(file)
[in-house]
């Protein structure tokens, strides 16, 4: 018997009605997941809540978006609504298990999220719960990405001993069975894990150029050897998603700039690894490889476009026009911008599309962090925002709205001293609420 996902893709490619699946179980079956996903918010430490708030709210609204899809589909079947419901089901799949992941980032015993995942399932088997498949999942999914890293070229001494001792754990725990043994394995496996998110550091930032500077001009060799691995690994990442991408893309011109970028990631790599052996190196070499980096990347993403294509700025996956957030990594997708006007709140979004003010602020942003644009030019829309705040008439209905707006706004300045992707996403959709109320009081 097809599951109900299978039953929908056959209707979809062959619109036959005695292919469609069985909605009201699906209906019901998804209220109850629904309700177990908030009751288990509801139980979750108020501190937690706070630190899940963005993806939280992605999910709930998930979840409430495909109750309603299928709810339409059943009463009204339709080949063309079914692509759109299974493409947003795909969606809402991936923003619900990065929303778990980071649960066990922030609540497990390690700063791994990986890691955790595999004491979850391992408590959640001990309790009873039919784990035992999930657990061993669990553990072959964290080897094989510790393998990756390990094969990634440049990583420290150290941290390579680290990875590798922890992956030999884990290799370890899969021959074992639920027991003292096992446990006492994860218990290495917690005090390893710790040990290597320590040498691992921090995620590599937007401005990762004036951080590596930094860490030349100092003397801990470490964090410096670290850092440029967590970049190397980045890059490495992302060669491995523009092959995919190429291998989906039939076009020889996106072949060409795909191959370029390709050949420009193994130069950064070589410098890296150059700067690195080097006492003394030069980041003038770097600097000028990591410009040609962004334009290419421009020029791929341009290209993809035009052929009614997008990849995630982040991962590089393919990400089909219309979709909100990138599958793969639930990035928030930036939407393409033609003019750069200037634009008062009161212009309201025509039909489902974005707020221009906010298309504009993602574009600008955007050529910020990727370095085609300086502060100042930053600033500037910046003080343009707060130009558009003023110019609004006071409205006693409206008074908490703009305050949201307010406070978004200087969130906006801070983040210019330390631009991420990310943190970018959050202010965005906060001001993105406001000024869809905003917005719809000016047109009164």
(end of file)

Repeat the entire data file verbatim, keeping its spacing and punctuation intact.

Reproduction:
[in-house]
């Protein structure tokens, strides 16, 4: 018997009605997941809540978006609504298990999220719960990405001993069975894990150029050897998603700039690894490889476009026009911008599309962090925002709205001293609420 996902893709490619699946179980079956996903918010430490708030709210609204899809589909079947419901089901799949992941980032015993995942399932088997498949999942999914890293070229001494001792754990725990043994394995496996998110550091930032500077001009060799691995690994990442991408893309011109970028990631790599052996190196070499980096990347993403294509700025996956957030990594997708006007709140979004003010602020942003644009030019829309705040008439209905707006706004300045992707996403959709109320009081 097809599951109900299978039953929908056959209707979809062959619109036959005695292919469609069985909605009201699906209906019901998804209220109850629904309700177990908030009751288990509801139980979750108020501190937690706070630190899940963005993806939280992605999910709930998930979840409430495909109750309603299928709810339409059943009463009204339709080949063309079914692509759109299974493409947003795909969606809402991936923003619900990065929303778990980071649960066990922030609540497990390690700063791994990986890691955790595999004491979850391992408590959640001990309790009873039919784990035992999930657990061993669990553990072959964290080897094989510790393998990756390990094969990634440049990583420290150290941290390579680290990875590798922890992956030999884990290799370890899969021959074992639920027991003292096992446990006492994860218990290495917690005090390893710790040990290597320590040498691992921090995620590599937007401005990762004036951080590596930094860490030349100092003397801990470490964090410096670290850092440029967590970049190397980045890059490495992302060669491995523009092959995919190429291998989906039939076009020889996106072949060409795909191959370029390709050949420009193994130069950064070589410098890296150059700067690195080097006492003394030069980041003038770097600097000028990591410009040609962004334009290419421009020029791929341009290209993809035009052929009614997008990849995630982040991962590089393919990400089909219309979709909100990138599958793969639930990035928030930036939407393409033609003019750069200037634009008062009161212009309201025509039909489902974005707020221009906010298309504009993602574009600008955007050529910020990727370095085609300086502060100042930053600033500037910046003080343009707060130009558009003023110019609004006071409205006693409206008074908490703009305050949201307010406070978004200087969130906006801070983040210019330390631009991420990310943190970018959050202010965005906060001001993105406001000024869809905003917005719809000016047109009164």